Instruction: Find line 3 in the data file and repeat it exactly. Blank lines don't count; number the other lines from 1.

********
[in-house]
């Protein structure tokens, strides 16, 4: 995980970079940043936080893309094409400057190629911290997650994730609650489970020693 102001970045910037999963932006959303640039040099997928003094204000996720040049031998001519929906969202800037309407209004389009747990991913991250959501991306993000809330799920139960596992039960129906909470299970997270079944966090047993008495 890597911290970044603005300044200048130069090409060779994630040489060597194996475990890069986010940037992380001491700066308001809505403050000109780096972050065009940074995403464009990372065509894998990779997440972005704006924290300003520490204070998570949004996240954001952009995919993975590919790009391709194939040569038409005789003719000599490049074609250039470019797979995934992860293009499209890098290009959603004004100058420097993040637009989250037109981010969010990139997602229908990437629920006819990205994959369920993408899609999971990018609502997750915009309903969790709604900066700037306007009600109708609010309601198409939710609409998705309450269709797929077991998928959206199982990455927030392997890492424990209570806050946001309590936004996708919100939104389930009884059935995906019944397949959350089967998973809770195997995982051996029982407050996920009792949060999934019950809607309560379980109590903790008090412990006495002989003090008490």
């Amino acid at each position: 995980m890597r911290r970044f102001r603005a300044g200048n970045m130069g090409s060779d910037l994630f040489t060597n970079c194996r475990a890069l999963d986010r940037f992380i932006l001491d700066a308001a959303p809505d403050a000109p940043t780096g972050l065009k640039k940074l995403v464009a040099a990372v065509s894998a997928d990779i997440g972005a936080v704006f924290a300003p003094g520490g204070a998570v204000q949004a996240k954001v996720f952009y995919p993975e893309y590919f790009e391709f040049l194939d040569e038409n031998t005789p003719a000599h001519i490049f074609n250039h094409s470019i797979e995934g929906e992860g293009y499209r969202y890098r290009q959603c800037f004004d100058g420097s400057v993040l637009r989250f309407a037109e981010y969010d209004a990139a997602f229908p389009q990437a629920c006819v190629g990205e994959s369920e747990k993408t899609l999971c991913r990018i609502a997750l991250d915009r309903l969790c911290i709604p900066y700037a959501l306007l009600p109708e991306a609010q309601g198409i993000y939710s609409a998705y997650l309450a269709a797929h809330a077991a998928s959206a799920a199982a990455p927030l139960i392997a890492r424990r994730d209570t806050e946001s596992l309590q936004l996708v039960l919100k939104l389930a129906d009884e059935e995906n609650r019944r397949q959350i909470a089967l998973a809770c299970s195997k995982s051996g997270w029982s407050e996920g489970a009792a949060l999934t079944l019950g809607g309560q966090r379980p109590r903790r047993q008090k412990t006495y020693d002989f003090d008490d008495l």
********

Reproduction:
């Amino acid at each position: 995980m890597r911290r970044f102001r603005a300044g200048n970045m130069g090409s060779d910037l994630f040489t060597n970079c194996r475990a890069l999963d986010r940037f992380i932006l001491d700066a308001a959303p809505d403050a000109p940043t780096g972050l065009k640039k940074l995403v464009a040099a990372v065509s894998a997928d990779i997440g972005a936080v704006f924290a300003p003094g520490g204070a998570v204000q949004a996240k954001v996720f952009y995919p993975e893309y590919f790009e391709f040049l194939d040569e038409n031998t005789p003719a000599h001519i490049f074609n250039h094409s470019i797979e995934g929906e992860g293009y499209r969202y890098r290009q959603c800037f004004d100058g420097s400057v993040l637009r989250f309407a037109e981010y969010d209004a990139a997602f229908p389009q990437a629920c006819v190629g990205e994959s369920e747990k993408t899609l999971c991913r990018i609502a997750l991250d915009r309903l969790c911290i709604p900066y700037a959501l306007l009600p109708e991306a609010q309601g198409i993000y939710s609409a998705y997650l309450a269709a797929h809330a077991a998928s959206a799920a199982a990455p927030l139960i392997a890492r424990r994730d209570t806050e946001s596992l309590q936004l996708v039960l919100k939104l389930a129906d009884e059935e995906n609650r019944r397949q959350i909470a089967l998973a809770c299970s195997k995982s051996g997270w029982s407050e996920g489970a009792a949060l999934t079944l019950g809607g309560q966090r379980p109590r903790r047993q008090k412990t006495y020693d002989f003090d008490d008495l």